Agaricus praeclaresquamosus Freeman syn. Agaricus meleagris of many American authors Cap 5-20cm across, convex with flattened disc; with gray to gray-brown or blackish flattened scales on a white background; dry. Gills free, crowded; white to grayish then deep brown. Stem 80-150 x 10-30mm, equal to clavate; white, often discoloring reddish brown; smooth; ring white, thick, felt-like, membranous, very persistent. Flesh firm; white, bruising bright yellow in the extreme base of the stem, finally reddish brown. Odor unpleasant, phenolic, ink-like, especially when flesh is crushed or cooked. Taste similar. Spores ovoid, 4-6.5 x 3-3.5(4)?. Deposit deep brown. Habitat under mixed woods, along roads and paths. Frequent. Found throughout western North America. Season September-December. Not edible- poisonous to many. Comment The name meleagris cannot be used for this since another fungus-formerly placed in Agaricus- was given this name earlier.
Edible
Agaricus macrosporus (M?ller & Schaeff.) Pil?t syn. Psalliota subsp. macrospora M?ller & Schaeff. Grosssporiger Egerling Agaric ? grande spores Nagysp?r?s csiperke. Cap 8?25(50)cm across, convex, whitish splitting into large ochraceous scales or patches and the margin becoming toothed with age. Stem 50?100 x 25?35mm, frequently with a fusiform rooting base, whitish cream covered in easily removable floccules; ring thick and scaly on the underside. Flesh firm and whitish, sometimes reddening in the stem on cutting. Taste mushroomy, smell faint of crushed almonds when young, rapidly smelling more ammoniacal. Gills whitish-grey at first, finally dark brown. Cheilocystidia numerous, ovate, 8?31 x 6?16?. Spore print brown. Spores ellipsoid, 8?12 x 5.5?6.5?. Habitat in rings in pastureland. Season summer to autumn. Occasional. Edible ? good. Found In Europe.
Edible
Agaricus leucotrichus M?ller Cap 8-13cm across, ovate-campanulate, flattened at disc; white to pale straw yellow with age; silky, densely fibrillose-hairy with tiny erect, pointed scales. Gills free, crowded; white to pink then dark brown. Stem 80-120 x 15-25(30)mm, equal to clavate-swollen; white to buff; smooth above the ring, floccose tomentose below; ring white, thin, pendant, undersurface with small veil remnants. Flesh white, pinkish buff when old or bruised. Odor pleasant, almond-like. Taste pleasant, almond-like. Spores ellipsoid-ovoid, 6.5-7.5(8) x 4.5-5?. Deposit deep brown. Habitat in spruce woods. Found in Colorado. Season September. Edible. Comment This group of specimens agrees very well with the European description, except that the gills are rather more pink than recorded. Pending a better American name being found for this fungus, the European name is applied here.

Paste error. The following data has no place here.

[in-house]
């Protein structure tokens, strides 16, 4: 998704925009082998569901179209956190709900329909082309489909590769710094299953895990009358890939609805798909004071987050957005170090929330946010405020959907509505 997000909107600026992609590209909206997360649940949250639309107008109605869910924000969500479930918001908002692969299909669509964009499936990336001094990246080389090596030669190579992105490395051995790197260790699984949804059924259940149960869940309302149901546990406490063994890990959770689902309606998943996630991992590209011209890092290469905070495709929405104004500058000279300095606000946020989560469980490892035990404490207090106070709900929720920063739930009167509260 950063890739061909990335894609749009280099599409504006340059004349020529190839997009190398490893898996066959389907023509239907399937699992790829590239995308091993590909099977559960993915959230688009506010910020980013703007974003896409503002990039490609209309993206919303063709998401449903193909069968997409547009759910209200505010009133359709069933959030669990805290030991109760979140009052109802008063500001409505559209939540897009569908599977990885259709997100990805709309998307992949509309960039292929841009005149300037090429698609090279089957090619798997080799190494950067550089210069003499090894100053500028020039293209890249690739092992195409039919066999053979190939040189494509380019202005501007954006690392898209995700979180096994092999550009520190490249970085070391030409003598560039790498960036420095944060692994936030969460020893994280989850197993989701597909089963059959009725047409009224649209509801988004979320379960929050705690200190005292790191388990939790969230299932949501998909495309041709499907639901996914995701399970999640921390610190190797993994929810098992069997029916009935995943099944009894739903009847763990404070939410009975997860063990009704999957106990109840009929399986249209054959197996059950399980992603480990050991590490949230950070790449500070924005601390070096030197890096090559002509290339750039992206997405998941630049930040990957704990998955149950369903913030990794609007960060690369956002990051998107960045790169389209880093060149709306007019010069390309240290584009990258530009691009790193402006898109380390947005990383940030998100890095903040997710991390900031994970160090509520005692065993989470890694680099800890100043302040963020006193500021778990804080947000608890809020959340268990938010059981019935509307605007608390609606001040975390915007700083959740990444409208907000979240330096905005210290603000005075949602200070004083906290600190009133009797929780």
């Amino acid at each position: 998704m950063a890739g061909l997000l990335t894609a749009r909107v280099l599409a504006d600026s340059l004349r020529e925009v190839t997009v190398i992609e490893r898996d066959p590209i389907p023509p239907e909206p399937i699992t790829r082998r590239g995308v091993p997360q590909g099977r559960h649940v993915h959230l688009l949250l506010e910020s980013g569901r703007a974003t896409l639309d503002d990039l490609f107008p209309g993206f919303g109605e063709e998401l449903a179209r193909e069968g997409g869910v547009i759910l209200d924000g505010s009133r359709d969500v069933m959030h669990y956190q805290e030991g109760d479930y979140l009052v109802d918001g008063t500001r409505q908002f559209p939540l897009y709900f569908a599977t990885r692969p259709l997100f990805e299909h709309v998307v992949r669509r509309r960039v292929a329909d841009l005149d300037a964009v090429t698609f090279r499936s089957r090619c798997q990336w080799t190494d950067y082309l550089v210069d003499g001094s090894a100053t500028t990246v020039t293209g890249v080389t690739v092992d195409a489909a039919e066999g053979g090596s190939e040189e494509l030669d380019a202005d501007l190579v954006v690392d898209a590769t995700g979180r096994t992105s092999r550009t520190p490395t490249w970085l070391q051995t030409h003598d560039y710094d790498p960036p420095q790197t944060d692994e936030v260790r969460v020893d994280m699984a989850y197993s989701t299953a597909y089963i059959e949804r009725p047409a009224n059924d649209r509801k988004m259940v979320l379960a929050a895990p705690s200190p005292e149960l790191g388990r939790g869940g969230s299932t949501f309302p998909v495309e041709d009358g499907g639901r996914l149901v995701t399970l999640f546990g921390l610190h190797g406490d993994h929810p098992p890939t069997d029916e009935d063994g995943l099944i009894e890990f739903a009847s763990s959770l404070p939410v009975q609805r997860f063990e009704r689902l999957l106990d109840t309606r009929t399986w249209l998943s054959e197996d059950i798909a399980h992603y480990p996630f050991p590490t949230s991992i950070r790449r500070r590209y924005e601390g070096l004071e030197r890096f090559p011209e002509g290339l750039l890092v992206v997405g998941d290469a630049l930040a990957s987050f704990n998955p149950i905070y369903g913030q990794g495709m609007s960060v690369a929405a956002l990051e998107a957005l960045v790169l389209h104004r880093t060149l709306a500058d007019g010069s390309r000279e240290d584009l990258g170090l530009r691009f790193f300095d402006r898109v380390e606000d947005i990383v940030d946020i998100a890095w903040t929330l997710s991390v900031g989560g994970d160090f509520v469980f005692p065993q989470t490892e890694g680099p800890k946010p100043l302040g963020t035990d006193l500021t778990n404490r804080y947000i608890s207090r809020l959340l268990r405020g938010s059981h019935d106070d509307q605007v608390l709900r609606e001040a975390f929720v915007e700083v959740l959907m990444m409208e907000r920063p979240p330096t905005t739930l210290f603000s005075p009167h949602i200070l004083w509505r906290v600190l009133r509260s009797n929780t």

Inedible
Stropharia hardii Atkinson Cap 3-10cm across, convex-flattened; yellow-ochre; slightly viscid, then soon dry. Gills adnate, crowded; pale gray-buff then purple-brown. Stem 50-80 x 5-15mm, equal; pale yellowish; slightly scaly to smooth, with white rhizomorphs at base. Flesh soft; white. Odor not distinctive. Taste not distinctive. Spores ellipsoid, with germ pore at tip, 5-9 x 3-5p?. Deposit purple-brown. Habitat in deciduous woods in leaf litter. Found in eastern North America, west to Ohio. Season July-September. Edibility not known -avoid.
Poisonous/Suspect
Stropharia ambigua (Pk.) Zeller Cap 5-15cm across, convex to broadly umbonate; pale yellow to bright ochre; smooth, but with veil remnants at margin. Gills adnate, crowded; pale gray then soon purplish brown. Stem 75-150 x 10-20mm; white with fibrillose-scaly covering below faint ring zone; with many white rhizomorphs at base. Flesh white. Odor not distinctive. Taste not distinctive. Spores ellipsoid, smooth, with germ pore at tip, 11-14 x 6-7.5?. Deposit purple-brown. Habitat in conifer woods. Often numerous. Found in the Pacific Northwest and on the California coast. Season August-November. Edibility not known suspect.
Inedible
Stropharia albonitens (Fr.) Karsten. Feh?r harmatgomba. Cap 2-6cm across, convex, often umbonate; white to cream with yellowish center; smooth, viscid. Gills sinuate; pale violet-gray-brown. Stem 40-80 x 3-5mm; white, yellow-floccose below the apical ring zone. Flesh thin; white. Odor not distinctive. Taste not distinctive. Spores ellipsoid, 8-9 x 4-5?. Deposit purple-black. Habitat in grassy meadows. Found in Europe and the Pacific Northwest. Season July-November. Not edible.
Edible
Strobilomyces floccopus (Vahl. ex Fr.) Karst. syn Boletus floccopus Vahl. ex Fr. syn. Boletus strobilaceus Fr. New syn. Styrobilomyces strobilaceus Pikkelyes tin?ru Strubelkopf Bolet pomme de pin, Old Man of the Woods. Cap 5?12cm, smoke-grey with white patches, soon becoming mouse-grey or cigar-brown to olivaceous black covered with large, thick, concolorous wart-like scales some of which overhang the margin giving the cap a ragged appearance. Stem 80?120?10?20mm, white to mouse-grey above, concolorous with cap below and covered in large scales. Flesh firm, white gradually vinaceous to coral then brown on cutting. Taste and smell not distinctive. Tubes white to grey, coral then red on bruising. Pores large, angular, similarly coloured. Spore print violaceous black. Spores subglobose to broadly ellipsoid with reticulate ornamentation, 10?12?8.5?11m. Habitat broad-leaved or coniferous woods. Season early autumn. Rare. Edible when young but not worth eating. Distribution, America and Europe.